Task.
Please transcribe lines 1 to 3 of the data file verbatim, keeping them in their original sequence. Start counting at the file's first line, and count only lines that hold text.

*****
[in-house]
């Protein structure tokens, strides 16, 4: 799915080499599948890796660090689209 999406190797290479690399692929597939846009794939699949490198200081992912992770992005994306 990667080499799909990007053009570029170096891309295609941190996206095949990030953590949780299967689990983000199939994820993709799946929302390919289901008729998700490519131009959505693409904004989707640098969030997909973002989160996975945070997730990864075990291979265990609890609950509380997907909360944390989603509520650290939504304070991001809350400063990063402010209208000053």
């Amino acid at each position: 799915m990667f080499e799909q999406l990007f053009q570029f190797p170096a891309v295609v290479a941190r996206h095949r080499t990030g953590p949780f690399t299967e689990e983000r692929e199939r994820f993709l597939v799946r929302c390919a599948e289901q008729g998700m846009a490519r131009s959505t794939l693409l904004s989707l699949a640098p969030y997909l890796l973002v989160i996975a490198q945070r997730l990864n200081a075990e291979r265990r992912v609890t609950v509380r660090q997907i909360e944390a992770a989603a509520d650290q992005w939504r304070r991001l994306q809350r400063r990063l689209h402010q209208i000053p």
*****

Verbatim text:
[in-house]
């Protein structure tokens, strides 16, 4: 799915080499599948890796660090689209 999406190797290479690399692929597939846009794939699949490198200081992912992770992005994306 990667080499799909990007053009570029170096891309295609941190996206095949990030953590949780299967689990983000199939994820993709799946929302390919289901008729998700490519131009959505693409904004989707640098969030997909973002989160996975945070997730990864075990291979265990609890609950509380997907909360944390989603509520650290939504304070991001809350400063990063402010209208000053």
């Amino acid at each position: 799915m990667f080499e799909q999406l990007f053009q570029f190797p170096a891309v295609v290479a941190r996206h095949r080499t990030g953590p949780f690399t299967e689990e983000r692929e199939r994820f993709l597939v799946r929302c390919a599948e289901q008729g998700m846009a490519r131009s959505t794939l693409l904004s989707l699949a640098p969030y997909l890796l973002v989160i996975a490198q945070r997730l990864n200081a075990e291979r265990r992912v609890t609950v509380r660090q997907i909360e944390a992770a989603a509520d650290q992005w939504r304070r991001l994306q809350r400063r990063l689209h402010q209208i000053p």